Serging machines may be used to stitch a material and simultaneously serge parts or only to serge the edge of the material to provide bar tacks. They usually produce a chain stitch and are used especially in the manufacture of knitwear and fur articles. Zigzag machines are used to join materials edge to edge, to serge a section of fabric, to make seams for certain linings, to sew on lace, and to finish articles. Machines in this group produce both simple and complicated stitches with a lockstitch or chainstitch type of thread interlacing. Machines capable of blind stitching are intended for making running stitches on collars and side interlin-ings and for various other operations in which topstitches and running stitches are used. In such machines a curved needle oscillates along an arc, penetrates the first fabric completely, but only partially penetrates the second (face) fabric, so that the stitches are not visible from the front. The threads may be interlaced as in a lockstitch or a chain stitch.
Button sewers are used to attach flat buttons having two or four holes and shank buttons, as well as to wind thread around the button shank. Buttonholers fashion the edges of buttonholes, cut the apertures to the required size and shape, provide bar tacks on slit ends, and cut off the ends of the thread when the sewing is completed. They use carcass thread to sew straight buttonholes without bars or with two bars at each end and fancy buttonholes with an eyelet. In embroidery machines, several needles, shuttles, and fabric-moving mechanisms operate in synchronism and produce the same pattern simultaneously on several pieces of cloth held in embroidery frames. The frames are moved simultaneously in a specific direction over the necessary distance corresponding to the pattern being embroidered. Button sewers, buttonholers, embroidery machines, bar-tack machines, and various other types of sewing machines are semiautomatic. Similar machines are used to join fabrics with welded or glued seams.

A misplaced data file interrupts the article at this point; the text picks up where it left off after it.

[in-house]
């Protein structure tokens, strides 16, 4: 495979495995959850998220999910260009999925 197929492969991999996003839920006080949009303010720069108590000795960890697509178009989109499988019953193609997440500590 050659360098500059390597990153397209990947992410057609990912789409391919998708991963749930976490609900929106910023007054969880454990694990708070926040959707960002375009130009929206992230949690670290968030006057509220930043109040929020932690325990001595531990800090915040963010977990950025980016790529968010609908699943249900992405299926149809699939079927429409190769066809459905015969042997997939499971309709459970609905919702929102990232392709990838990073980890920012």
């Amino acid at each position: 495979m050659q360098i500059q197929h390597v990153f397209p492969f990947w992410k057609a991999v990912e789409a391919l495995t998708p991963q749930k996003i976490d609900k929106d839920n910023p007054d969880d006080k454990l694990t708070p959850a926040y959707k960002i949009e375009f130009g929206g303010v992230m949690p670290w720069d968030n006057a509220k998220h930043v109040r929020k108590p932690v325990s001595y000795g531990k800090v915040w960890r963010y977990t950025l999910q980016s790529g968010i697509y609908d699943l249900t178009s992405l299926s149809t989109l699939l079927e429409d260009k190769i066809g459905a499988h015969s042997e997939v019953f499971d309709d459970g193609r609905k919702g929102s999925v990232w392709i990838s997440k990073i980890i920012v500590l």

REFERENCESRusakov, S. I. Oborudovanie shveinykh predpriiatii. Moscow, 1969.
Cherviakov, F. I., and N. V. Sumarokov. Shveinye mashiny, 3rd ed. Moscow, 1968.